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Switzerland

Federative (26 cantons)
Political Groups
OECD, EIG
World Bank Income Group
High income
Global Climate Risk Index
52.33

The annually published Global Climate Risk Index analyses to what extent countries have been affected by the impacts of weather-related loss events (storms, floods, heat waves etc.).

Published by German Watch https://www.germanwatch.org/en/cri
Share of Global Emissions
0.1%
Legislation
6
Laws, Acts, Constitutions (legislative branch)
Policies
8
Policies, strategies, decrees, action plans (from executive branch)
Litigation
Coming soon
Court cases and tribunal proceedings
Targets
13
Climate targets in National Law & Policy

Latest Documents

, 2022

This Ordinance specifies the reporting obligations of section six of title thirty-two of the Swiss Code of Obligations with regard to climate issues on the basis of the recommendations of the Task Force on Climate-related Financial Disclosures (TCFD). Public companies, banks and insurance companies with 500 or more employees and at least CHF 20 million in total assets...

, 2021

This document aims to outline the path to reach net zero emissions by 2050, a goal decided by the Federal Council on August 28, 2019. The strategic principles set out in this document are as following:Switzerland will take advantage of the opportunities presented by a systematic transition to net zero.Switzerland will assume its climate policy responsibility.Priority will ...

, 2020

On November 25, 2020, the Federal Council adopted the revised CO2 ordinance, which is scheduled to enter into force on January 1, 2021. The revision consists in particular of extending the key climate protection instruments until the end of 2021. It helps prevent a regulatory vacuum until the complete revision of the CO2 law comes into force. The amendment to the ordinance...

, 2018

This policy details how Switzerland aims to meet its commitments made under the Paris Agreement. It is a multi-sectoral document that primarily focuses on reducing GHG emissions from fossil thermal and motor fuels. It urges action at national and local levels, by public and private actors. 

, 2018

This strategy aims to implement the new goals set out in the Energy Act's 2018 revision. It seeks to reduce energy consumption per capita, decarbonise the supply and improve energy efficiency.

Legislative Process

Switzerland is a federal state with 26 cantons that enjoy far-reaching autonomy. The government, parliament and courts are organised across the federal level, the cantonal level and the communal level. There is a strong tradition of subsidiarity in the form of cantonal and communal self-determination and self-governance. The federal level aims to establish a minimal amount of national standards and holds responsibility for supra-cantonal policy areas. In consequence, constitutional law states that legislative power rests with the sovereign cantons unless it is explicitly assigned to the federal level.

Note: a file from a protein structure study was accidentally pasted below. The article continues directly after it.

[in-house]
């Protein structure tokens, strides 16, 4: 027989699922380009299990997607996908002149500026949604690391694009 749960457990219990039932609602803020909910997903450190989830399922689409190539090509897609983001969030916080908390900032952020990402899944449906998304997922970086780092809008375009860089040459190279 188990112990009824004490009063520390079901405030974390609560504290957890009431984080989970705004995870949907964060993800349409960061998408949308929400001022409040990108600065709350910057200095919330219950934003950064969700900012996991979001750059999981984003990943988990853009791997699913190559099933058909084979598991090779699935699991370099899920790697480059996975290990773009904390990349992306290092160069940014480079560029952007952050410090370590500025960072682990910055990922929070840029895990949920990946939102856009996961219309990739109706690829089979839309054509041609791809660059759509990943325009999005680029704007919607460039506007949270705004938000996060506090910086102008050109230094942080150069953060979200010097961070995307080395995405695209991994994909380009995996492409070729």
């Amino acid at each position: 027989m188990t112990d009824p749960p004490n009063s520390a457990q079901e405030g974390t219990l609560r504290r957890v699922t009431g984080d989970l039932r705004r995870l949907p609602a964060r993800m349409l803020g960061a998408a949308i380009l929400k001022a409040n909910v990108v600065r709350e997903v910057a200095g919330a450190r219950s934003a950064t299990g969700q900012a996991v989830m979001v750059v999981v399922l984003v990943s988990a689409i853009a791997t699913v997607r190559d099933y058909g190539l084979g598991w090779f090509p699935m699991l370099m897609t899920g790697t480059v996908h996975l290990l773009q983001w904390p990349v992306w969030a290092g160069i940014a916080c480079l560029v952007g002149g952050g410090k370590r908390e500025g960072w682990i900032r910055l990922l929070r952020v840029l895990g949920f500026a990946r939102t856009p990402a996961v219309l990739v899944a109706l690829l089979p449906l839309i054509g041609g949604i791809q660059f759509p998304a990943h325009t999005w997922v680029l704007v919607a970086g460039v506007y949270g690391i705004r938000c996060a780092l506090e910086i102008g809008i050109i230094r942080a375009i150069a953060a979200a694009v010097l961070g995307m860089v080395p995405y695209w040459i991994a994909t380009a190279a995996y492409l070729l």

The Swiss Parliament consists of two legislative chambers. The 200 members of the National Council are elected every four years based on a refined proportional representation system with modifications for smaller cantons. The last federal election was held in October 2015 and the next will be held in 2019. The cantons are represented in the second chamber, the Council of States. Its 46 members represent the 20 full cantons (two representatives each) and the 6 half cantons (one representative). The two chambers discuss new laws separately in an iterative process until an agreement can be reached. Because representing a constituency in the Parliament is not a full-time job, parliament meets only 4 times per year for several weeks. The meetings are supplemented with one-day conferences of the different commissions, where members of parliament represent their parties’ interests. The seven members of the federal government form the ‘Bundesrat’ (Federal Council). As heads of government departments they hold equal rights and can be re-elected without legal limit to their total term of office. They meet weekly and take decisions either by majority voting or consensus. At the beginning of a new four-year term, the Federal Assembly consisting of the National Council and the Council of States elects the Federal Council in the December following the parliamentary election (and the frequently jointly held Council of States election). The Swiss Presidency rotates among the members of the Federal Council each year.

Direct democracy plays a crucial role in the legislative process. There are frequent referenda on laws passed by the Parliament, some mandatory while others are discretionary if 50,000 citizens demand for it. Citizens can also submit proposals to change the Swiss constitution if supported by 100,000 signatures. The relatively small population and long tradition of direct democracy have so far had a stabilising effect on Swiss politics as they increase parties’ willingness to compromise, favour large coalitions and are likely to block extreme laws.